4 expert reviews - 0 user reviews
We have collected 4 reviews of the Sonic Generations. Experts rate Sonic Generations 6.8/10. Reviewsor.com helps you find reviews, best prices, user reviews of the Sonic Generations and 3DS Games.
As interesting (and enjoyable) as the console port of Sonic Generations turned out to be, we were curious how the Nintendo 3DS version would fare. Back at E3 and the Penny Arcade Expo, we had the chance to go hands-on with the strictly 2-D levels, while enjoying the splendor of the 3-D visuals that the little portable system could provide. Now that the finished product has hit store shelves, does the handheld Generations live up to the hype? Well, sort of. This game is at its best when it sticks to its old-school intentions. For the most part, it does that. Sonic Generations features two iterations of the fast-running hero, both the modern-day one and the \"classic” one we grew up with way back in 1991. The retro version is arguably better, as we don't have to fuss with little gameplay extras. Instead, we run through remade versions of old-school levels, such as Casino Night and Green Hill Zone, among others. When the game sticks to these basics, it really accomplishes quite a bit. (Funny, huh? Doing all this by dealing with what works.) Now, by comparison, the new Sonic levels aren't bad. Rather than going through the motions in full 3D, Sega elected instead to make more modernized 2D levels for the ‘hog to run through, but they pale in comparison to the older ones.
There's a sad bit of irony in the fact that, for years, Sonic the Hedgehog fans have taken refuge in the embrace of Nintendo handhelds while their beloved hero took a clumsy 3D diversion on the consoles. But then, when Sonic finally gets his sh-- together, it becomes the 3DS version that is now falling behind, chasing after the console game instead of blasting ahead of it like it's done for nearly a decade. Aside from the basic premise, the 3DS Sonic Generations bears little resemblance to its console brother. There are still two Sonics that get stolen by some purple monster thing and forced to run back through levels from their pasts, but the two hedgehogs are not all that different. Modern Sonic on handhelds has stuck to the roots of 16-bit Sonic, so the difference between the two hedgehogs is mostly limited to a boost meter, slide attack, and attitude. Green Hill Zone Sonic Generations on the 3DS approaches the hedgehog homage from an alternate angle, a love letter to Sonic from a different, but no less fervent, admirer. This is a Sonic game built by people with fond memories of the Chaos Emerald stages in Sonic 2. People who saw Yuji Naka's sadistic level design as the pinnacle of 16-bit platforming.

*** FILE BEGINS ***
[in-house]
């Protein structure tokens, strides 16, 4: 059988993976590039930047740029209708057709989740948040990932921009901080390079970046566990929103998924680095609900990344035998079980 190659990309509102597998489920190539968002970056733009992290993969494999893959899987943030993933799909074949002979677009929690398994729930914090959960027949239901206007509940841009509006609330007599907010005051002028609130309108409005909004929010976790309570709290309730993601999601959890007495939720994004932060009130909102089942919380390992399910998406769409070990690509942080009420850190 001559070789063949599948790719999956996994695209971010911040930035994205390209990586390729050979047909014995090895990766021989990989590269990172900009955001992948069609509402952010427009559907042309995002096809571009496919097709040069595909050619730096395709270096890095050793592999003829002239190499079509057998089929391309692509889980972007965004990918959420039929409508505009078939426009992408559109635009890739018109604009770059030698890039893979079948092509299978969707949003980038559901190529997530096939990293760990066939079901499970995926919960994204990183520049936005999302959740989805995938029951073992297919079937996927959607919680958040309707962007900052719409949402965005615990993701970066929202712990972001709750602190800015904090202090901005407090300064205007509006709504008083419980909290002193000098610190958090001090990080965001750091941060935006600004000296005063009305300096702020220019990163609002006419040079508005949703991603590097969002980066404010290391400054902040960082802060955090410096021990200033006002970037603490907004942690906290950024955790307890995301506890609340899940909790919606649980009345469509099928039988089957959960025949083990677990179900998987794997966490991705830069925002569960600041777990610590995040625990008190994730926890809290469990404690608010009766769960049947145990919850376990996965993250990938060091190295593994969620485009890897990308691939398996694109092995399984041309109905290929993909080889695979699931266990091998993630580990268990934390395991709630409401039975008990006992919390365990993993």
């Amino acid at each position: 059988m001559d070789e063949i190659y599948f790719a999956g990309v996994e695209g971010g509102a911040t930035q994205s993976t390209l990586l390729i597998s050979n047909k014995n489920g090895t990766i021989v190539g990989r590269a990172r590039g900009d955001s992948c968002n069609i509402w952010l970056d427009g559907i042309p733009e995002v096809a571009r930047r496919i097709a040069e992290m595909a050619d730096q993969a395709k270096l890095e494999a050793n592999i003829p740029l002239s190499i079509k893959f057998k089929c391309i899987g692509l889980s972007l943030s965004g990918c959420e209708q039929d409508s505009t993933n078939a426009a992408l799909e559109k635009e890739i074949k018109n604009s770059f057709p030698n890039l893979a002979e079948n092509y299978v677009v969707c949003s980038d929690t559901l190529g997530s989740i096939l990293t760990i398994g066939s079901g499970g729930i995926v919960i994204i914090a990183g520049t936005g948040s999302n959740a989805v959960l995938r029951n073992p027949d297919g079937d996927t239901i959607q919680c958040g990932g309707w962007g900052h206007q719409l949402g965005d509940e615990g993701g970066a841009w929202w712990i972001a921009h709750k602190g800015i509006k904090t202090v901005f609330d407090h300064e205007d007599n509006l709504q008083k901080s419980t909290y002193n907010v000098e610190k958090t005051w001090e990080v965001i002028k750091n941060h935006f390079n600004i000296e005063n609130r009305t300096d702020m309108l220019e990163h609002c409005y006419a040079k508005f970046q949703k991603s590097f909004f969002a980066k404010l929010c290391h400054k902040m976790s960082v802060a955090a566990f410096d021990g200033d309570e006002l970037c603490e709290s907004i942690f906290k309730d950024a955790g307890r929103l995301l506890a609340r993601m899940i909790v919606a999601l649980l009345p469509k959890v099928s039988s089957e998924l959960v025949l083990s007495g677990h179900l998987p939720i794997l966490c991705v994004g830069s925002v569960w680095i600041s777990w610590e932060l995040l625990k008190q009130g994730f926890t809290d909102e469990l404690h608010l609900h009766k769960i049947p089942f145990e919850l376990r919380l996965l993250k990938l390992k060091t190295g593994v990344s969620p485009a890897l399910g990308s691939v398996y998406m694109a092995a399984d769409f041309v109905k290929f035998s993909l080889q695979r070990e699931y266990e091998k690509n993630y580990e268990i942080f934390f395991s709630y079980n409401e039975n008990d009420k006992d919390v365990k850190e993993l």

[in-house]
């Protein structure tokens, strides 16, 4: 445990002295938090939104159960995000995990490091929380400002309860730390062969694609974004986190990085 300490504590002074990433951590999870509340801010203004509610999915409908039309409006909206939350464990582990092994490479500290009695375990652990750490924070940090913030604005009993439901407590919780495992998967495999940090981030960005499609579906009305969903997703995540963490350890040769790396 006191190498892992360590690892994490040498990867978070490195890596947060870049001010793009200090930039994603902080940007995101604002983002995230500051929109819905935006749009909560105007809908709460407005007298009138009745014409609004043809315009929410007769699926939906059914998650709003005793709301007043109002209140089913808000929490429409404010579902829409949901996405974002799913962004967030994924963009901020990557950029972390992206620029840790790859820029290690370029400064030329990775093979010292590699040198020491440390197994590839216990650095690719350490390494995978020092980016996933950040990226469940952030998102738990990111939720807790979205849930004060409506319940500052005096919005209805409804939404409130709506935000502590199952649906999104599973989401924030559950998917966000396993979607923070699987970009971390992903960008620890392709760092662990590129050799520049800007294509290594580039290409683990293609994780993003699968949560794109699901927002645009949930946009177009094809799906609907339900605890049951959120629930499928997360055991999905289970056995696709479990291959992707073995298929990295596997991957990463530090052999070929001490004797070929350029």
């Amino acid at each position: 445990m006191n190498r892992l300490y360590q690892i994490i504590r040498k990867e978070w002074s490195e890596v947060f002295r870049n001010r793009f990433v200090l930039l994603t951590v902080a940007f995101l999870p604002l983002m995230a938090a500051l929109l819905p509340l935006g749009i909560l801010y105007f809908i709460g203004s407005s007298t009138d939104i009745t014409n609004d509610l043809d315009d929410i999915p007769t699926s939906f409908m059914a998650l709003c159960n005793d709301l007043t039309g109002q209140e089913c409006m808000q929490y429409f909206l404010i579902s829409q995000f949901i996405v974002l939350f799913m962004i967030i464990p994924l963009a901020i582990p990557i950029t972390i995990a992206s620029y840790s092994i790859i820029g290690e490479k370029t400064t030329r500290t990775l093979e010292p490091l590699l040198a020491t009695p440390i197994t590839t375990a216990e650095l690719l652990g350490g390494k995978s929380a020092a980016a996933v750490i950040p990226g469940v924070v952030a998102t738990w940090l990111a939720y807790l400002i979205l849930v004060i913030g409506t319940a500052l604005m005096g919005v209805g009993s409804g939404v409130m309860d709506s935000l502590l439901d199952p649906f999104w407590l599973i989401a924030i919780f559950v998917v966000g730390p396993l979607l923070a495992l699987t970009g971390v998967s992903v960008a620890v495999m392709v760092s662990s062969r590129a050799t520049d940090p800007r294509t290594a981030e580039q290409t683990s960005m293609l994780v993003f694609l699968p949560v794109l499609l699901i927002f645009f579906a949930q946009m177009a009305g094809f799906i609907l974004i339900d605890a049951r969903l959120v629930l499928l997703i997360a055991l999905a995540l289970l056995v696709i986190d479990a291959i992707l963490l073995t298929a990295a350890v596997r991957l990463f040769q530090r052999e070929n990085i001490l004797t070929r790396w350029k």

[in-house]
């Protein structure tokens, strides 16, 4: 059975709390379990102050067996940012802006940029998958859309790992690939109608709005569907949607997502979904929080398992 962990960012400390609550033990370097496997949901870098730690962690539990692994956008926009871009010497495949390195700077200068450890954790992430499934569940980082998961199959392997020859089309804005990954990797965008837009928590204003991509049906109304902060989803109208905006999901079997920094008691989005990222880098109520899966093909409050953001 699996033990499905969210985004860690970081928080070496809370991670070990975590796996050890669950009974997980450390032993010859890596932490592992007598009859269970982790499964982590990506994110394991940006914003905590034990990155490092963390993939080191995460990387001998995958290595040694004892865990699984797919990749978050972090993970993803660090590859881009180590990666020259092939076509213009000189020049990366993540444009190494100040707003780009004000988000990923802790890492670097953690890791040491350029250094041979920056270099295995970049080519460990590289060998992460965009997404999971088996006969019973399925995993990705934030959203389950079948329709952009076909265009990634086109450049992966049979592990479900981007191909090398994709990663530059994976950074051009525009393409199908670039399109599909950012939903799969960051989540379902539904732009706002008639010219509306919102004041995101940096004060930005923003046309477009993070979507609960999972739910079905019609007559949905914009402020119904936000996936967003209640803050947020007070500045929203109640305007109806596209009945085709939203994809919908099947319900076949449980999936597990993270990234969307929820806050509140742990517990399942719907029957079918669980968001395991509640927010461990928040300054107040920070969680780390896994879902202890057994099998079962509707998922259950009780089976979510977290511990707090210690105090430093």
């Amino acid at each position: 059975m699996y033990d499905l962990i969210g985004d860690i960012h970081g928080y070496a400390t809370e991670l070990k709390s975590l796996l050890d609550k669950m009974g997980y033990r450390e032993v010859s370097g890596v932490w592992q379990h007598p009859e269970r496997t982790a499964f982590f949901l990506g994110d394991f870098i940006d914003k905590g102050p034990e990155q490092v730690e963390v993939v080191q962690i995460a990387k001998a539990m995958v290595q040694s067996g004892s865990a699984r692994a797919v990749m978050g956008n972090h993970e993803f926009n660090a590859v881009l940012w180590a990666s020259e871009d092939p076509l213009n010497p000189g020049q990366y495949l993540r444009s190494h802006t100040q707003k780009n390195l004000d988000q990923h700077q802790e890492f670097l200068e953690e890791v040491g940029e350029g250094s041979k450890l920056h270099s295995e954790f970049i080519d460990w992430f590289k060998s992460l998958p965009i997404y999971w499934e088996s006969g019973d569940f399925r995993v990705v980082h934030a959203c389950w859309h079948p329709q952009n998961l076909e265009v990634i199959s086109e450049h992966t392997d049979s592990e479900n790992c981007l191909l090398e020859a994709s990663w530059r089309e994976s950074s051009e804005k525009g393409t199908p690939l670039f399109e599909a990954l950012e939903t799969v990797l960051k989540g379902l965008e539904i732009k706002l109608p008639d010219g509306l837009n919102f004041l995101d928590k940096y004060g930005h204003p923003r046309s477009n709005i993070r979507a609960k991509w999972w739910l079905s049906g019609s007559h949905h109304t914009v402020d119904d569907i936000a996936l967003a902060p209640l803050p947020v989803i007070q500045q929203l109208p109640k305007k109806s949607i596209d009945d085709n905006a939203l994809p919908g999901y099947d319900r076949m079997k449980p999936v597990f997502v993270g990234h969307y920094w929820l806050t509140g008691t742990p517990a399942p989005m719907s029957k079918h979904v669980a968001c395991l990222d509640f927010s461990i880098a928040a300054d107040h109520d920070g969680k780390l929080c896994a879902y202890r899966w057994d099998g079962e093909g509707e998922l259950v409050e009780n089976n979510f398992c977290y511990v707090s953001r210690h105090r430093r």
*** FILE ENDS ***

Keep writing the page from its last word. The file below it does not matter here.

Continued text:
Sonic Colors hit the 3DS and Wii last November. Including those two games, I've sped through various iterations of Sonic Colors levels six times thanks to Sonic Generations. While retreading ground is the point of this tribute to 25 years of Sonic, it makes me think Sega is running out of ideas. Not only have you likely already done everything this game has to offer, you probably had more fun doing it the first time. This 3DS version of the game is an attempt to forward the Sonic love letter to portable-minded fans, but you're better skipping the RSVP and preserving your good memories. Just like in the console edition of the game, Sonic Generations has new and old versions of Sonic dashing through redone versions of levels from Sonic's past. The two hedgehogs control differently at first, with classic Sonic relying on his spin dash and modern Sonic using his boost and homing attack to speed through stages. The line between the two heroes blurs when classic Sonic learns new moves like the homing attack. It's bad enough that this negates the entire purpose of having two iterations of the same character, but it's even more frustrating when you lose track of which Sonic you're playing and fudge a jump because you thought the boost was available..
For over a decade the fans of Sonic the Hedgehog have boomed an outcry for a return to the classic side-scrolling high-speed action. They exclaimed "nay" to finding the computer room, interspecies romances, or a red sea of furry anamorphic pals. This time around, Sonic's new friend is Sonic: the classic '90s chili-dog-eating, family-band-playing, fastest-thing-alive version. Not wishing to alienate current-gen fans, both the New Age and the old-school Sonics are fully playable, and they travel through levels custom-tailored to their respective play styles. We first played through the Green Hill Zone as classic Sonic. The level was overwhelmingly faithful to the original Genesis incarnation. Every golden ring and dastardly "no-goodnik" robot remained in their respective locations. The backgrounds captured the magic of the retro title rendered into crisp high-poly graphics. The scenery was further enhanced by an upbeat remix of the iconic Green Hill Zone tune. The only real visual change came from the camera panning into a dynamic chase view when we reached top speeds around the more complex loops and ascents off ledges. Another additional element was the ability to quickly enter Sonic's hyper speedball form at the push of a button.
|Sonic Generations||$23.38||See it|
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|Sonic Generations - Nintendo 3DS||$29.99||See it|
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